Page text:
Renaissance music

A Concert of Thee Female Figures (c. 1520), by the artist known as Master of the Female Half-Lengths.

A Concert of Thee Female Figures (c. 1520), by the artist known as Master of the Female Half-Lengths.

Renaissance ("Rebirth") was an era in art and intellectual history that spans from the mid-15th century to the end of the 16th century. Traditional accounts of the period emphasize the "discovery of man", a renewed interest in antiquity and science, and a reaction to the perceived notion of the "barbaric" medieval culture.


In contrast to practitioners of the visual arts and architecture, it was not possible for musician of the period to be inspired by actual music from antiquity. Instead, antiquity's influence came through theoretical writings by Plato and others on the relationship between music and text: music's role was to emphasize the meaning of the text, making a direct impact on the soul. Thus, vocal music was privileged over instrumental during the period. A stylistic consequence was that word-painting – letting the melodic patterns directly illustrate the emotion or imitate the action of a text – became a prevalent stylistic device both in secular and sacred music.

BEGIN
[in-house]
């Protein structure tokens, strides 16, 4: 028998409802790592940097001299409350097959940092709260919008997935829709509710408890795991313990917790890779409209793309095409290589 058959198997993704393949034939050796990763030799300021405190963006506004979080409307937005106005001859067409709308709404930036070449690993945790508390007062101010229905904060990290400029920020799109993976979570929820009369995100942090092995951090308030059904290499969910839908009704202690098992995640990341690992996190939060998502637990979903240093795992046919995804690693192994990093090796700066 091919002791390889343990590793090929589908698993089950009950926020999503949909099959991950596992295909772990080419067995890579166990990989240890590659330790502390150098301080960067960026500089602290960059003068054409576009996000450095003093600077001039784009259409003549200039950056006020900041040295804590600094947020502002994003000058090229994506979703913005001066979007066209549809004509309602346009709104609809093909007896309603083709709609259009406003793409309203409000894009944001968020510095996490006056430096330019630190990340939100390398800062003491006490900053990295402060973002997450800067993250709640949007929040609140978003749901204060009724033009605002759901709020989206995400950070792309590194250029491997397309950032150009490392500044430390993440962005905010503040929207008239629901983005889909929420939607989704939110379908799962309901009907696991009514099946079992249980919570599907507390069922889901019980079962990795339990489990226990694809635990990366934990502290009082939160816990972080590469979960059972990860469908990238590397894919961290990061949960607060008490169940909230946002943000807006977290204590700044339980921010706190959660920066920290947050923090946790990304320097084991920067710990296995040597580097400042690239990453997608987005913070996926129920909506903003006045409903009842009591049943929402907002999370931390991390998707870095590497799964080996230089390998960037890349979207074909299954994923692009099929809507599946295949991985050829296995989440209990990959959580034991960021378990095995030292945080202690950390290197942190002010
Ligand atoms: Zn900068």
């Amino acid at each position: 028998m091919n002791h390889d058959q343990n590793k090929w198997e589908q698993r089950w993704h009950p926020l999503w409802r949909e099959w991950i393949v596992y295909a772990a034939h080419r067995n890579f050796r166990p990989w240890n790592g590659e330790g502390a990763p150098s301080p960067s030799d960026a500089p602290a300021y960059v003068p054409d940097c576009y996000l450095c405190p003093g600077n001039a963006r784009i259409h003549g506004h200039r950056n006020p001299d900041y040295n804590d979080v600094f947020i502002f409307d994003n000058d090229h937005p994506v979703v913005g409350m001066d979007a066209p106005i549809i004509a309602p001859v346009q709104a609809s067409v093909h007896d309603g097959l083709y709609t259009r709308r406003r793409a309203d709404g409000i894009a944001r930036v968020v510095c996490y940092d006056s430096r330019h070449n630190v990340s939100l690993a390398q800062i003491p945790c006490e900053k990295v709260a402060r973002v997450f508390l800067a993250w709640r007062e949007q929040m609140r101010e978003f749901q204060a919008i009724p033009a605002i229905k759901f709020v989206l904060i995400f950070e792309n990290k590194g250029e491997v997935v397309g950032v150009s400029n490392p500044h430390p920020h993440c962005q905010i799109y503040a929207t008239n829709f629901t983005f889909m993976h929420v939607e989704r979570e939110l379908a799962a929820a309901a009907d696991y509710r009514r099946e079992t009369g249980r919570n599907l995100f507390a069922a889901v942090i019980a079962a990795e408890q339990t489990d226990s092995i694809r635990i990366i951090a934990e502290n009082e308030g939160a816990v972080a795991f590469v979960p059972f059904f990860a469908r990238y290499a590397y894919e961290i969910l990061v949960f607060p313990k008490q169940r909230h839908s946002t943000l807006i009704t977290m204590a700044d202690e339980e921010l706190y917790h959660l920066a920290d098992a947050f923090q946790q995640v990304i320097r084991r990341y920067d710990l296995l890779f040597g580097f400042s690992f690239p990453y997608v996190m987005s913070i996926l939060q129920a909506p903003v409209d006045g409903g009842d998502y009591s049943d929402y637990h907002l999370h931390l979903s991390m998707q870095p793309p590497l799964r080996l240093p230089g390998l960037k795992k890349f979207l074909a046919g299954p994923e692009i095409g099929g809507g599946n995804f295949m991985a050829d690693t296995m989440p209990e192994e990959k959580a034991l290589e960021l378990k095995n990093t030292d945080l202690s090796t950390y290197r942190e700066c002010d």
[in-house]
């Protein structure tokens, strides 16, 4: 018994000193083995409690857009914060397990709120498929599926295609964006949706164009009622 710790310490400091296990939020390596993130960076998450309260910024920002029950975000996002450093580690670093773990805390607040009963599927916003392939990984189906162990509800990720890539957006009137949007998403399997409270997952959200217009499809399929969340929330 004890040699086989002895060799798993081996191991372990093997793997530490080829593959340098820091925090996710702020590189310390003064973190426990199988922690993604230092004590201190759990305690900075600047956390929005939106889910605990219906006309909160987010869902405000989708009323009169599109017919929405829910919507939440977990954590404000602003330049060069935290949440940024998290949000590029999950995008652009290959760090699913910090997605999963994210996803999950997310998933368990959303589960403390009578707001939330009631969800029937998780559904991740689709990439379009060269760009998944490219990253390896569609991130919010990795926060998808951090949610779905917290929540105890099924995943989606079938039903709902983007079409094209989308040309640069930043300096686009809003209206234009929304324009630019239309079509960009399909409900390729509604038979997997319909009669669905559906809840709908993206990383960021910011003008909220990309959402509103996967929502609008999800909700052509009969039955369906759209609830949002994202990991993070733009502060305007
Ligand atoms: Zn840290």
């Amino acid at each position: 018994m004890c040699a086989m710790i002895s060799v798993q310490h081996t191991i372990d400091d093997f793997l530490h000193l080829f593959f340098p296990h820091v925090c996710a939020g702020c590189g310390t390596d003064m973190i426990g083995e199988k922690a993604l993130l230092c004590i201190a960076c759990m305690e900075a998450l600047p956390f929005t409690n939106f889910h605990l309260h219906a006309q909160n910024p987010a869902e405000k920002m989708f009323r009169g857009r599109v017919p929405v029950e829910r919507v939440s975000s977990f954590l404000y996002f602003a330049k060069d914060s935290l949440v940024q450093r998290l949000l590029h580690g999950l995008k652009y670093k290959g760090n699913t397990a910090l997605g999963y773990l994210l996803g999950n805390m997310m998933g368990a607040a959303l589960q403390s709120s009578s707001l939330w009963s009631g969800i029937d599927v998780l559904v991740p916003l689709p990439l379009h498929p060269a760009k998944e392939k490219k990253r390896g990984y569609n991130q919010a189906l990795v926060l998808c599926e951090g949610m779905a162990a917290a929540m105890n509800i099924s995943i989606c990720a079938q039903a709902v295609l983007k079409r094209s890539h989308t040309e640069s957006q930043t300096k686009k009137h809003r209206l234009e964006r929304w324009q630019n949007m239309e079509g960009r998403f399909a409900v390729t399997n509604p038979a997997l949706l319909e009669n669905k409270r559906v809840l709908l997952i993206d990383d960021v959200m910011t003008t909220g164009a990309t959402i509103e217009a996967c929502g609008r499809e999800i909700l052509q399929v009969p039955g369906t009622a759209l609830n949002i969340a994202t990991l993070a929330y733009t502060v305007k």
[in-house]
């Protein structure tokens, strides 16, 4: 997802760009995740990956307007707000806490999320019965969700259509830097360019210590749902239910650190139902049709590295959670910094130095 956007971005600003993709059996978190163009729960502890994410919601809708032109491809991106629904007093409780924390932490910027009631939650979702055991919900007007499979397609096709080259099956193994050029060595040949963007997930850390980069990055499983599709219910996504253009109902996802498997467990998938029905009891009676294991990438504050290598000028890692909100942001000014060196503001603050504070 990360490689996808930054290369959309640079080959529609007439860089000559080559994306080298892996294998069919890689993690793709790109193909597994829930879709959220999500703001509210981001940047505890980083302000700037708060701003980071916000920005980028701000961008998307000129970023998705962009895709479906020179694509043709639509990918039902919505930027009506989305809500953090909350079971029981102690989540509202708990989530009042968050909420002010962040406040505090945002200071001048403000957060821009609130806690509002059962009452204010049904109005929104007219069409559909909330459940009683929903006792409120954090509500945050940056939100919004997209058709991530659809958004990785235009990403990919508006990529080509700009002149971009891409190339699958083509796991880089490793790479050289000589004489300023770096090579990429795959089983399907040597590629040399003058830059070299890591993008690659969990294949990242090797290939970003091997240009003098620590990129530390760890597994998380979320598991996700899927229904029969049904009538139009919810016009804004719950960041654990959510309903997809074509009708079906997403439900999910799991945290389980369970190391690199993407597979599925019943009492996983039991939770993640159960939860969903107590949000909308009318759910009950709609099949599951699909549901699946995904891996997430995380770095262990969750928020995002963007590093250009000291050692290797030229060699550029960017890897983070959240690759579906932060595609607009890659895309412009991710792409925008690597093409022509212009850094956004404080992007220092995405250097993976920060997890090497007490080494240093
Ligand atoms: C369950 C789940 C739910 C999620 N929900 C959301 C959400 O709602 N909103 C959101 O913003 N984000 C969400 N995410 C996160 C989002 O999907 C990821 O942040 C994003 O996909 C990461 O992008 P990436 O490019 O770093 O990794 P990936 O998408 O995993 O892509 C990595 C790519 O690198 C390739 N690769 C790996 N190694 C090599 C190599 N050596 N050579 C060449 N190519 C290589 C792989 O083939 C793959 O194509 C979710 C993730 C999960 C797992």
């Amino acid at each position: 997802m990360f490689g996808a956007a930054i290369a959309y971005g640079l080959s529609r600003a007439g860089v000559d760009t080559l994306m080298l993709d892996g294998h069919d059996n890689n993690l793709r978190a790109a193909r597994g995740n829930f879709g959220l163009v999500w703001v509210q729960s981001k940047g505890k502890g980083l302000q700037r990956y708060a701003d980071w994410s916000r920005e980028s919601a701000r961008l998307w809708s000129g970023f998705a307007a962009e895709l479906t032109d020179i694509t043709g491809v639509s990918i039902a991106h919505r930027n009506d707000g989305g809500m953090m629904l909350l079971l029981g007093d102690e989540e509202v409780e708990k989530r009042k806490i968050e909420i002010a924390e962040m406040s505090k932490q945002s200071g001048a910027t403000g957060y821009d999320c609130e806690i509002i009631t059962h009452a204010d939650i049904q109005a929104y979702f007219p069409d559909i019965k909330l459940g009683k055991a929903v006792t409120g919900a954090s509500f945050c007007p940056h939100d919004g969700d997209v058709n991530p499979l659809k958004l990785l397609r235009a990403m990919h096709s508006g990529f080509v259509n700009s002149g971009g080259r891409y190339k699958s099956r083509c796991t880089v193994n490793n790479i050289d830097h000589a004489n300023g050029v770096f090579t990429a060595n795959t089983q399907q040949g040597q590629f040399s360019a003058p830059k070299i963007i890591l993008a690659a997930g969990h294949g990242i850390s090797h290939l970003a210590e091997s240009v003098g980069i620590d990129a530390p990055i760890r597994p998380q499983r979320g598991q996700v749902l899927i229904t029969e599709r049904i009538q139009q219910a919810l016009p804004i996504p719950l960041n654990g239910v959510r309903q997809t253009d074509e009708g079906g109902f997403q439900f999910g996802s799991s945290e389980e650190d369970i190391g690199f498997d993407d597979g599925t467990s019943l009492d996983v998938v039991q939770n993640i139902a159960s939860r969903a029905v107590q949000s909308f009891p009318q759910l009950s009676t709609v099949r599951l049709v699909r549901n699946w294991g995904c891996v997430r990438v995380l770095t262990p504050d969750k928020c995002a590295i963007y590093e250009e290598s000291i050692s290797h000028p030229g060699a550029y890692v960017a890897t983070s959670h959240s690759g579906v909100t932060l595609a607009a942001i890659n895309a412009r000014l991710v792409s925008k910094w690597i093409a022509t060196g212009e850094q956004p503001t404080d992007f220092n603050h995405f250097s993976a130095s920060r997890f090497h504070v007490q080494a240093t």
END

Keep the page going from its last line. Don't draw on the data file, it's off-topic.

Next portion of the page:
Thanks to the development of music printing during the 16th century, music could be more widely distributed. Instrumental music developed in a specialized fashion, both with performers devoting their time to one instrument and with instrumental ensembles consisting of similar instruments of different sizes. This practice carries on today in highly specialized orchestras that include homogenous instrument sections. The polyphonic compositional practices of composers in Italy and Northern Europe that shaped the Renaissance's highly complex vocal works, such as those of Luigi da Palestrina and Josquin des Prez, are still taught to music students at universities. Renaissance music is characterized by freer forms, and a progression from modes toward major and minor scales and harmony.